Revisited: Winter Beard (Cellar Aged)

Though I started buying Muskoka Double Chocolate Cranberry Stout in 2009, I first reviewed in in December of 2011 after they rebranded it to Winter Beard. At that time, I thought it was a “wonderful holiday season treat and, in my opinion, is the star of the Muskoka Brewery lineup”.

Though there is a 2013 version of Winter Beard available in other provinces and at the retail store in Bracebridge, the team at Muskoka Brewery opted to give the rest of their home province a cellar aged edition of the 2012 batch.  Last winter they offered a limited number of aged 2011 bottles that were packaged in a wooden sleeve and I was able to compare an aged version to a fresh 2012 bottle. Without a doubt, I preferred the aged version and though the fresh bottle was still quite pleasant, I found it tasted a little “green”.

Winter Beard
This Wintry Treat Gets Better with Age

Pouring the 2012 version of Winter Beard (Cellar Aged) yields an opaque brew with a spongy beige head that has great retention; hanging around as a collar and film while leaving thick streaks of lace on your glass. The smell of this American imperial stout is very much chocolate-centric with a strong and juicy cranberry tone that opens things up and subtle hints of lemongrass, toasted malts and ground coffee.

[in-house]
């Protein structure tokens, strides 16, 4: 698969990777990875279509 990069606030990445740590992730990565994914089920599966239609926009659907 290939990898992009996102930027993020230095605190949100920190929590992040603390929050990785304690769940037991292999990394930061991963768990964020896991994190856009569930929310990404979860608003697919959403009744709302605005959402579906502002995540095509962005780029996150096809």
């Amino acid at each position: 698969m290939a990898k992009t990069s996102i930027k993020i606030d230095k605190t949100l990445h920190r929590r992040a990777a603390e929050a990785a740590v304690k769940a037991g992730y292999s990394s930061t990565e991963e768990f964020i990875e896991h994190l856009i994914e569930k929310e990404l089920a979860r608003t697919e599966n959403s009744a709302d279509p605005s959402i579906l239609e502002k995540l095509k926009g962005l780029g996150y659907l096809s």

To say the taste of Winter Beard is smooth would almost be a disservice. After mingling for over a year, chocolate and cranberry flavours create the feeling of a black forest cake. Once the cranberry dissipates the rich dark chocolate flavour really takes hold and remains prevalent throughout the finish and aftertaste. Along the way notes of coffee and lemon zest can also be detected. The beer is very thick and grainy with a fairly low amount of carbonation and largely feels dry on the tongue and palate.

Winter Beard comes in a champagne style bottle that’s sealed with a cork and crown. This cellar aged edition is placed in a black box that features the image of a bushy bearded man printed in white and silver accented with shiny red cranberries. The box has a thorough description of the beer and a guide to cellar aging beer yourself with a suggestion that this beer will keep for another two years. There is also a complete list of ingredients, suggested serving temperature and a rather large RateBeer logo touting the beer’s score.

Winter Beard definitely gets better with age and though it’s good on its own on a cold day, it also plays nicely a variety of creamy and goat cheeses, clementines, graham crackers and crusts, fresh cherries and cranberries. It could be used in roast beef or pot roast dishes.

Please Note: Muskoka Brewery provided me with two bottles of this beer for evaluation. I plan to buy two more to try out in the winters of 2014 and 2015 respectively and it will likely be a staple at any holiday parties I attend.

Type: American Imperial Stout
Country: Canada
Region: Ontario, Bracebridge
Brewery: Muskoka Brewery
Format Purchased: 750 mL
Price: $13.95
Alcohol Content: 8.0%

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